After his three years of study, finding work was harder than expected and Rob found himself homeless, living on a building site, in survival mode. But it seems this was not to be his future as at the age of 21 years he won a competition to spend three months on an adventure holiday in South America from the purchase of a blank CD. This feels like Charlie and the Chocolate factory’s golden ticket.
It soon came to pass that Rob’s survival skills and ability to keep smiling on through would enable him to become a charity photographer, visiting extreme locations in harsh conditions, including leading 70 people up the Himalayas to swamps in Tanzania. You are asking, like I did, how did that come to pass? I ask if he had ever owned a camera. Rob laughs and says no, he had to borrow one and teach himself to begin with.
The next 13 years saw Rob comfortable in his photography career, often working out of London, until one day the world as he knew it came to an almighty end. An horrific traffic accident left Rob hospitalised and with his legs in plaster for a period of nine months.
I am going crazy in lockdown after that period of time and I am mobile so I cannot imagine the mind-numbing frustration of such a situation. But not Rob. He picked up a pen and started to write, even though he failed his English O-Level. He wrote anything, poetry about his life just to pass the time. This is another one of those pinpoint moments that changed his life.
Rob works hard and has a fearless approach to his endeavours. He used his compensation money to present himself as a poet on stage. You will not be too surprised to hear the reviews were great and creative opportunities started to come in.
It is almost impossible to explain why some people succeed and some do not. Rob works hard, he says he is shy and humble, suffering from imposter syndrome which makes him work all the harder and he learns from his mistakes.
He says: “Failure is part of the journey.”
One of his poems was made into a film, called Miranda. Rob modestly says he was mistaken for a TV show producer of the same name which is why he was invited to present his film pitch. His poem had been mistaken for an interesting interpretation. He came clean and said it was just a poem but Film 4 made it anyway. Rob was commissioned to write the screenplay and had to borrow money to buy a word processor — and he hasn’t looked back too much since.
When he was commissioned by Working Title Films he was a little scared until a kindly face said: “Don’t be scared, the entire British film industry is run by women in cardigans”, which Rob assures me is true.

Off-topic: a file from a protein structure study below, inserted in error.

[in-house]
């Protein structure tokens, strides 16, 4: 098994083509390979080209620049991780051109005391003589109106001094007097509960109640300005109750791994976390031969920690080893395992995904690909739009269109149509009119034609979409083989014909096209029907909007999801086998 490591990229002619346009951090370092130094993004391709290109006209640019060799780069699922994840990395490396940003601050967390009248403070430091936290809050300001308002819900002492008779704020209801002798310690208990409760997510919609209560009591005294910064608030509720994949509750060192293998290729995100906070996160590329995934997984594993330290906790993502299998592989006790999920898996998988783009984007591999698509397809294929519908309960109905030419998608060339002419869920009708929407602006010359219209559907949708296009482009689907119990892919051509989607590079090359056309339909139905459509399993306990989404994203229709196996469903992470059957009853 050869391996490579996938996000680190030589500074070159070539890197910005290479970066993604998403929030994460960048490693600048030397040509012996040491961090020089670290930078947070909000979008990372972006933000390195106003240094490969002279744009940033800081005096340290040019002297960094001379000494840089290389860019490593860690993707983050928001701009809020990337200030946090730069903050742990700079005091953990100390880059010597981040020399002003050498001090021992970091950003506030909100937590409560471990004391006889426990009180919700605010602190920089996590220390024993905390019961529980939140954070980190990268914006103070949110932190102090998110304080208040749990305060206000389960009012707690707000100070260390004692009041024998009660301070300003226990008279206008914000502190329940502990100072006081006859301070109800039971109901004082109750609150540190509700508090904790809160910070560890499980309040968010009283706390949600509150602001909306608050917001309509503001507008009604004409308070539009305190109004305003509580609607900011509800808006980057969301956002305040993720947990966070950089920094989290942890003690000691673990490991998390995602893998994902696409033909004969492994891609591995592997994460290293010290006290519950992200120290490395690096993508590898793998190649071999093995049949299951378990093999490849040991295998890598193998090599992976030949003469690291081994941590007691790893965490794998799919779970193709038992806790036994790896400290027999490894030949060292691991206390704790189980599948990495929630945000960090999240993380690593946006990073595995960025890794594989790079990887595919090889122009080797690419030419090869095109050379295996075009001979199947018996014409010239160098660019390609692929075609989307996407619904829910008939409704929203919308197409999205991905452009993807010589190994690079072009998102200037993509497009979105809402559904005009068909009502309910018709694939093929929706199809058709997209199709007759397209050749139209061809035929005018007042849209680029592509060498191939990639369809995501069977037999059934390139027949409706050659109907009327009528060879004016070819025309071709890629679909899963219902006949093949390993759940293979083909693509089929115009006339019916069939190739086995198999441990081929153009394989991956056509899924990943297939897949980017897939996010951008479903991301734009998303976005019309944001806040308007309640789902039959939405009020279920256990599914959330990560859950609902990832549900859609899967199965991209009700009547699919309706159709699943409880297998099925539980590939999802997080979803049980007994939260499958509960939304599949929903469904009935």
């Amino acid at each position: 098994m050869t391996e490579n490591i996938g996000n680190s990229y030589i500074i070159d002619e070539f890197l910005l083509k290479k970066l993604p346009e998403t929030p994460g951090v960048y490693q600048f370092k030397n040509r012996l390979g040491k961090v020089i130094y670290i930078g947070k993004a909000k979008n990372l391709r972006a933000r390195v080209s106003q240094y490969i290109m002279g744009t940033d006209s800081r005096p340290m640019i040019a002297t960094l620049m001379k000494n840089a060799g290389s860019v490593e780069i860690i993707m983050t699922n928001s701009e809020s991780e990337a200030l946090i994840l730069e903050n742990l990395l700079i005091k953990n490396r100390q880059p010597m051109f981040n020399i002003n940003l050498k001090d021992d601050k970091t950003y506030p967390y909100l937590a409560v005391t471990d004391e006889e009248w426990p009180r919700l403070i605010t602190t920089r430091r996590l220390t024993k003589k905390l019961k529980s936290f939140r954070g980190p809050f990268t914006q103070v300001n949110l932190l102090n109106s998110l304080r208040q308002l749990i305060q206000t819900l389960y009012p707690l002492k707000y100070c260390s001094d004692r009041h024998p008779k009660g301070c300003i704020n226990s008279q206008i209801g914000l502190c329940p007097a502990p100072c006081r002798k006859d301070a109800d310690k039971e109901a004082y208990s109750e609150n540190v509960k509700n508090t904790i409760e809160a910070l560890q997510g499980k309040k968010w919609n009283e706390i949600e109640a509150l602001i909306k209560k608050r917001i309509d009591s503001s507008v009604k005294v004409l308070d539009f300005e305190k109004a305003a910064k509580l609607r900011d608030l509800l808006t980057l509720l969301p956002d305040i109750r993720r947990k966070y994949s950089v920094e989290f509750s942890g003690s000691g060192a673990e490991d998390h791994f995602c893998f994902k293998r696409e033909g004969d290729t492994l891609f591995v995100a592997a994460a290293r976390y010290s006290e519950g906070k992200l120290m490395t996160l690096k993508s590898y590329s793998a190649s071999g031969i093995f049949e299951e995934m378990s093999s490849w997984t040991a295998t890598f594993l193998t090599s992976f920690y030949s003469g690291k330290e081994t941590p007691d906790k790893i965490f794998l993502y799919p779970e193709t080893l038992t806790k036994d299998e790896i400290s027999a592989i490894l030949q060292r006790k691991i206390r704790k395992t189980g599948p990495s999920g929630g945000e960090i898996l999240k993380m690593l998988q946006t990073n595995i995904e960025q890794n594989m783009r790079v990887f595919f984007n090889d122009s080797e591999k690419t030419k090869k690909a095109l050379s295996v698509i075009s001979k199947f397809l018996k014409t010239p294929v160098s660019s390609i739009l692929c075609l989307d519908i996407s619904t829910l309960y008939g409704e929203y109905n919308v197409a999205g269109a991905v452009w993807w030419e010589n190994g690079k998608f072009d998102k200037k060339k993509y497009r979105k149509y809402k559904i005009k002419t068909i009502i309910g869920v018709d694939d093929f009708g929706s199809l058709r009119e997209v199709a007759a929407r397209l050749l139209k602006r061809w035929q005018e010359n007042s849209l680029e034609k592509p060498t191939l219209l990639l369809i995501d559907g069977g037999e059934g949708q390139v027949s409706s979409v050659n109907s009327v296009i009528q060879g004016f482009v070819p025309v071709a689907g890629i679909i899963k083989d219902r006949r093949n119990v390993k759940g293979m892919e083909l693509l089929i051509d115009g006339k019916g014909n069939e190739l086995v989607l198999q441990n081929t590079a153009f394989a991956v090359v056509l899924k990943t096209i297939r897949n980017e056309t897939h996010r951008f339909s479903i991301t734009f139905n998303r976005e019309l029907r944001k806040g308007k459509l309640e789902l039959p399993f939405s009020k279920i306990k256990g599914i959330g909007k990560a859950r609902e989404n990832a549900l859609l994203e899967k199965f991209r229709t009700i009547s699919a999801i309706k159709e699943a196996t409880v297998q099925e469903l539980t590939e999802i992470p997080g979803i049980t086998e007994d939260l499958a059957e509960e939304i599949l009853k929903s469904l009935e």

I am not going to list Rob’s achievements here as you can find them easily for yourself. Rob had a commission with the Royal Shakespeare Company that received 25 million Twitter hits and won two internet oscars. He asked why he was chosen, as someone who doesn’t know the posh words for things and so uses little words instead, with a bad education and plain English?
It is precisely because he was bored at school that he would understand how to engage with that audience. Rob refers to himself as one of the most successful writers no one has heard of, often used as the lowest common denominator (“If Rob can understand it…”).
With a 20 year award-winning career writing for film, TV and stage, Rob did look back and wonder what else there was to achieve. Was he after more applause? Having managed to secure the ambition of a colour TV and a warm room in which to live and work, Rob decided to start giving back.
“I’ve helped thousands of young writers find their voice,” he says, adding: “As a Faculty Associate at NHS Research & Development North West, I help NHS leaders communicate complex conditions like HIV and FGM in a way that is warm, welcoming and accessible to all. I was the first patron of the first arts festival in England to be run by an NHS Trust (the Love Arts Mental Health and Wellbeing Festival in Leeds). I’ve worked with every stratum of society from Hollywood stars to tower block kids, terminally ill lung patients to young cancer survivors.”
So Rob urges you to go and visit Clifton Park Museum. It’s free, it’s interesting and full of stories, it’s warm and welcoming.
You can be inspired to express yourself, have fun with what’s available to you. Make funny films with your friends. Be true to yourself, you never know where it will lead.
Rob’s exhibition is open until February 2021.